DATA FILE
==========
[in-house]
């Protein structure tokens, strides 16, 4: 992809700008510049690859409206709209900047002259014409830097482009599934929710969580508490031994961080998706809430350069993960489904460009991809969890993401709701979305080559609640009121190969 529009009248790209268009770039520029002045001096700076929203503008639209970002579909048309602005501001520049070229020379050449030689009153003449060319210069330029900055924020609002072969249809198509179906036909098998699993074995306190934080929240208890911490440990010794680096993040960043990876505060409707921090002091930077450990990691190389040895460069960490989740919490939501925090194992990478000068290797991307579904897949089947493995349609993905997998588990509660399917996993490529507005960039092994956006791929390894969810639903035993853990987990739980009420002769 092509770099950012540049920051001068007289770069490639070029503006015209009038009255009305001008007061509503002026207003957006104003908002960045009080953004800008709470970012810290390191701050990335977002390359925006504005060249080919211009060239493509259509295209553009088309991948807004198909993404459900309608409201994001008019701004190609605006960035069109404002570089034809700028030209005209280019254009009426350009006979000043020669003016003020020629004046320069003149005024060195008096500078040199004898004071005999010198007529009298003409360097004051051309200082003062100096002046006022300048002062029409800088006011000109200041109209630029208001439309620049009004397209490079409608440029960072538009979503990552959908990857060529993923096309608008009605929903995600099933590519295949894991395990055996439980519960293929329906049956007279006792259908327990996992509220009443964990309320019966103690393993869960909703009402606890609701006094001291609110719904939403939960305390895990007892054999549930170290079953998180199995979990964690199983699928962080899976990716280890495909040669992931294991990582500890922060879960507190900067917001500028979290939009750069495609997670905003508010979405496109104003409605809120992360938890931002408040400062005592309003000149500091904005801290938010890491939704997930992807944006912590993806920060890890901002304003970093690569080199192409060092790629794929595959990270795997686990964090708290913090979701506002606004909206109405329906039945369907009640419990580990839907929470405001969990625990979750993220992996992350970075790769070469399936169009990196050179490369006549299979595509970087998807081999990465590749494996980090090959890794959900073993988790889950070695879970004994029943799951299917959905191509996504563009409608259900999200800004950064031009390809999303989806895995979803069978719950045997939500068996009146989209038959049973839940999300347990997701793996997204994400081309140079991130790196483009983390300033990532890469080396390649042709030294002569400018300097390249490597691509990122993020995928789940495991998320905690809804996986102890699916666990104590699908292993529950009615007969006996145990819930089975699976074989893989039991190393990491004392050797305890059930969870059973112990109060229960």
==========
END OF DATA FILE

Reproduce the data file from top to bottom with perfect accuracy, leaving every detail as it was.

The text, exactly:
[in-house]
């Protein structure tokens, strides 16, 4: 992809700008510049690859409206709209900047002259014409830097482009599934929710969580508490031994961080998706809430350069993960489904460009991809969890993401709701979305080559609640009121190969 529009009248790209268009770039520029002045001096700076929203503008639209970002579909048309602005501001520049070229020379050449030689009153003449060319210069330029900055924020609002072969249809198509179906036909098998699993074995306190934080929240208890911490440990010794680096993040960043990876505060409707921090002091930077450990990691190389040895460069960490989740919490939501925090194992990478000068290797991307579904897949089947493995349609993905997998588990509660399917996993490529507005960039092994956006791929390894969810639903035993853990987990739980009420002769 092509770099950012540049920051001068007289770069490639070029503006015209009038009255009305001008007061509503002026207003957006104003908002960045009080953004800008709470970012810290390191701050990335977002390359925006504005060249080919211009060239493509259509295209553009088309991948807004198909993404459900309608409201994001008019701004190609605006960035069109404002570089034809700028030209005209280019254009009426350009006979000043020669003016003020020629004046320069003149005024060195008096500078040199004898004071005999010198007529009298003409360097004051051309200082003062100096002046006022300048002062029409800088006011000109200041109209630029208001439309620049009004397209490079409608440029960072538009979503990552959908990857060529993923096309608008009605929903995600099933590519295949894991395990055996439980519960293929329906049956007279006792259908327990996992509220009443964990309320019966103690393993869960909703009402606890609701006094001291609110719904939403939960305390895990007892054999549930170290079953998180199995979990964690199983699928962080899976990716280890495909040669992931294991990582500890922060879960507190900067917001500028979290939009750069495609997670905003508010979405496109104003409605809120992360938890931002408040400062005592309003000149500091904005801290938010890491939704997930992807944006912590993806920060890890901002304003970093690569080199192409060092790629794929595959990270795997686990964090708290913090979701506002606004909206109405329906039945369907009640419990580990839907929470405001969990625990979750993220992996992350970075790769070469399936169009990196050179490369006549299979595509970087998807081999990465590749494996980090090959890794959900073993988790889950070695879970004994029943799951299917959905191509996504563009409608259900999200800004950064031009390809999303989806895995979803069978719950045997939500068996009146989209038959049973839940999300347990997701793996997204994400081309140079991130790196483009983390300033990532890469080396390649042709030294002569400018300097390249490597691509990122993020995928789940495991998320905690809804996986102890699916666990104590699908292993529950009615007969006996145990819930089975699976074989893989039991190393990491004392050797305890059930969870059973112990109060229960």